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Tragic Deaths in Chico and the Man Cast

Did you grow up watching the hilarious sitcom Chico and the Man? Perhaps one of the most underrated sitcoms produce in America! It followed the Latino Chico and his relationship with the elderly Anglo-Saxon Ed. It was one of the early sitcoms in America to show the diverse cultures that exist in the country.

The show creates by James Komack, whose brilliant writing made it a success. But much credit must also go to the Chico and the Man cast.

Sadly, some of the cast members are no longer with us and suffered tragic deaths. Let’s look back on their incredible lives and careers and remember their legacies…


One of the great American comic performers of the 1970s left us tragically and way too soon.

Freddie Prinze began his career as a stand-up comedian – performing at various nightclubs across New York City. He soon rose up the ranks of New York’s comedy scene and began performing on television. One of his earliest TV appearances was on The Jack Paar Show.

His big break came in December 1973, when he performed on The Tonight Show With Johnny Carson. Following his performance, he asks to sit and chat with Johnny Carson – which is rare for younger comedians at the time.

He would later serve as a guest host for The Tonight Show. He was in his early twenties when he became known to TV audiences.

But he became a household name when he was cast as Chico in Chico and the Man. He appeared in the show for 68 episodes from September 1974 until his death in 1977.


Fame came to Freddie rather quickly. This must have taken its toll on him as he felt depressed through much of his career. He also took drugs which further led to his depressive state. He attempted suicide on January 28, 1977, by shooting himself in the head – in the presence of his business manager Marvin Snyder.

His depression had worsened following his divorce from his wife Kathy. Freddie was rushed to the hospital following his suicide attempt and placed on life support. His family pulled him off life support on January 29, 1977. He died at 22-years-old. He is survived by his son Freddie Prinze Jr. who is an accomplished actor in his own right.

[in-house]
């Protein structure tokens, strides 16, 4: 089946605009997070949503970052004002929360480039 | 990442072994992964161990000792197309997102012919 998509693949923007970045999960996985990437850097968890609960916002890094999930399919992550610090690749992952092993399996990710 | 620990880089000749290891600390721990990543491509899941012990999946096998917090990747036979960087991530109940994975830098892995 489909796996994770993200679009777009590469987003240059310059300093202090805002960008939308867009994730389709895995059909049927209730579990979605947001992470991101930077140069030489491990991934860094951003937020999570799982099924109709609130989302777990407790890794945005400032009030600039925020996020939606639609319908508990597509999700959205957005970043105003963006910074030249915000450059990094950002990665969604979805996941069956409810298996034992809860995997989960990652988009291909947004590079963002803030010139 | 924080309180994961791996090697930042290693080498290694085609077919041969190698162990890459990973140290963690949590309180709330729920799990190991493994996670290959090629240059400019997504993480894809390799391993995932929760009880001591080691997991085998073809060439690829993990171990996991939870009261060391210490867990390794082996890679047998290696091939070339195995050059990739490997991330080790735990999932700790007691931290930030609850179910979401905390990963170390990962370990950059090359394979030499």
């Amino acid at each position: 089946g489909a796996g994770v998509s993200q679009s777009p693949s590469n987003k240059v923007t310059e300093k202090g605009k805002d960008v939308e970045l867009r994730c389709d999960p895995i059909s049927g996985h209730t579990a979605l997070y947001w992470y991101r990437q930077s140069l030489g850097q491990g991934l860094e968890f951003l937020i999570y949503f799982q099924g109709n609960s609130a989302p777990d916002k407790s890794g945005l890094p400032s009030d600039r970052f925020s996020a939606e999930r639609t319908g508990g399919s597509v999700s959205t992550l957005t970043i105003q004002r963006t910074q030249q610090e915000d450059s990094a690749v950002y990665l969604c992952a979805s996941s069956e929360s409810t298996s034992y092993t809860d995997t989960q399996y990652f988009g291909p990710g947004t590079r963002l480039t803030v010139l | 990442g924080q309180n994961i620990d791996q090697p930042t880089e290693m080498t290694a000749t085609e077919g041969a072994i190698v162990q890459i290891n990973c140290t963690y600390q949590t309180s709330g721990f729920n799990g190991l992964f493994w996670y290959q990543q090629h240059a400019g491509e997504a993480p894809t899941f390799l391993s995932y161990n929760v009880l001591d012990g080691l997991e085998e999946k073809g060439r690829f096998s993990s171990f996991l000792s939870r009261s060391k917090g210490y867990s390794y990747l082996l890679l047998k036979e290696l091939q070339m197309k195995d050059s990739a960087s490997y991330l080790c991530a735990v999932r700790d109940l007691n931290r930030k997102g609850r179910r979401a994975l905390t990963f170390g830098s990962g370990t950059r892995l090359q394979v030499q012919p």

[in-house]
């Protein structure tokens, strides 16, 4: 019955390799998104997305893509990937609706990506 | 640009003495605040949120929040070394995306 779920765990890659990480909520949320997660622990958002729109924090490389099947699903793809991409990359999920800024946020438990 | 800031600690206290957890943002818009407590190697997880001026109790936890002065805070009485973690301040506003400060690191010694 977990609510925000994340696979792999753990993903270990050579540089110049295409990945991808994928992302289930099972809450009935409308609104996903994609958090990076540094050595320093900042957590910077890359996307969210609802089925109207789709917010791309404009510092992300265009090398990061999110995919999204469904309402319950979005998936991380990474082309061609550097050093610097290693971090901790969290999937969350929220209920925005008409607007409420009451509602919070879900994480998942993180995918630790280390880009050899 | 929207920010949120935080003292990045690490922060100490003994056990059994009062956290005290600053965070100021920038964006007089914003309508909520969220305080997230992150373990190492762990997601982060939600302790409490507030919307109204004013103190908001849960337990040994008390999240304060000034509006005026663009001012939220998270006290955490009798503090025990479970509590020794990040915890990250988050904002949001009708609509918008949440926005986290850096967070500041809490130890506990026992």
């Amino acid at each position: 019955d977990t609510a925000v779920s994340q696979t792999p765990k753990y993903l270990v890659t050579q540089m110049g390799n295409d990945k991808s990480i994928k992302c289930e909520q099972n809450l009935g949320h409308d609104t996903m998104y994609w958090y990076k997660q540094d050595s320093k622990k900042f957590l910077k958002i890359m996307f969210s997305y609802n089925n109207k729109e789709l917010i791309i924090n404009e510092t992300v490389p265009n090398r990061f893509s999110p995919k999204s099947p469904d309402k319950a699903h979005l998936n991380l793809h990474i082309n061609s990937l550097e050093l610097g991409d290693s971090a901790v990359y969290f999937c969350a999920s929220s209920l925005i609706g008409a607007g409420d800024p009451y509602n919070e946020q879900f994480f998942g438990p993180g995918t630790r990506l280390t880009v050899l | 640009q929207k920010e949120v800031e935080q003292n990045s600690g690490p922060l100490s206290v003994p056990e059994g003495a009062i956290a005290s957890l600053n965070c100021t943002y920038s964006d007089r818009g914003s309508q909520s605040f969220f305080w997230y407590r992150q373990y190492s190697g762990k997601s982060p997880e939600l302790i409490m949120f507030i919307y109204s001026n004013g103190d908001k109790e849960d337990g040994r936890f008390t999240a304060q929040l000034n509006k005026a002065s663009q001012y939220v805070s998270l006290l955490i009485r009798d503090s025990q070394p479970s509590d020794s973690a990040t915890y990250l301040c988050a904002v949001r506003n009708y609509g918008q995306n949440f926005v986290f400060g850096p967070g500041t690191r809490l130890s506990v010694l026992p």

Freddie Prinze left us way too soon. But despite his short life, he left behind a great body of work, and he should be remembered as one of the great American comic talents.

Many comic performers of his generation remember him as such. When we look back at some of America’s best entertainers, his name deserves to be on any list. Fans of Freddie Prinze should think about introducing his work to newer generations who aren’t familiar with his short-lived but remarkable career.

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Jack Albertson was born in Malden, Massachusetts on June 16, 1907, as Harold Albertson. He dropped out of high school and took up different odd jobs.

He worked in a General Electric power plant and several shoe stores. But he began honing his entertainment talents when he began hustling at neighborhood pool parlors. He learned tap dancing from fellow pool hustlers and soon got involved with the vaudeville scene.

His professional entertainment career began in theatre. He appeared in several Broadway plays, including Show Boat, Girl Crazy, The Sunshine Boys, and The Subject Was Roses.

He had a prolific career in film and television as well. His film credits include roles in Miracle on 34th Street, Willy Wonka and the Chocolate Factory, the film adaptation of The Subject Was Roses,  and The Poseidon Adventure.

On television, he appeared in shows as varied as Hey Jeannie!, Frontier Doctor, Pete and Gladys, The Twilight Zone, The Andy Griffith Show, The Virginian, and Mister Ed.

On Chico and the Man, he played the lead role of Ed Brown. This became one of the roles he was most remembered for. His chemistry with Freddie Prinze made them one of TV comedy’s most popular duos.

Jack Albertson truly had a wonderful career. Sadly, he suffered from colorectal cancer – being diagnosed in 1978. He kept his illness private and continued to act – with his final role as Amos Slade in the animated film The Fox and the Hound. He died in 1981 at the age of 74.

It should also be noted that his sister Mabel was an actress who appeared on the popular show Bewitched. She died 10 months after him due to complications from Alzheimer’s Disease.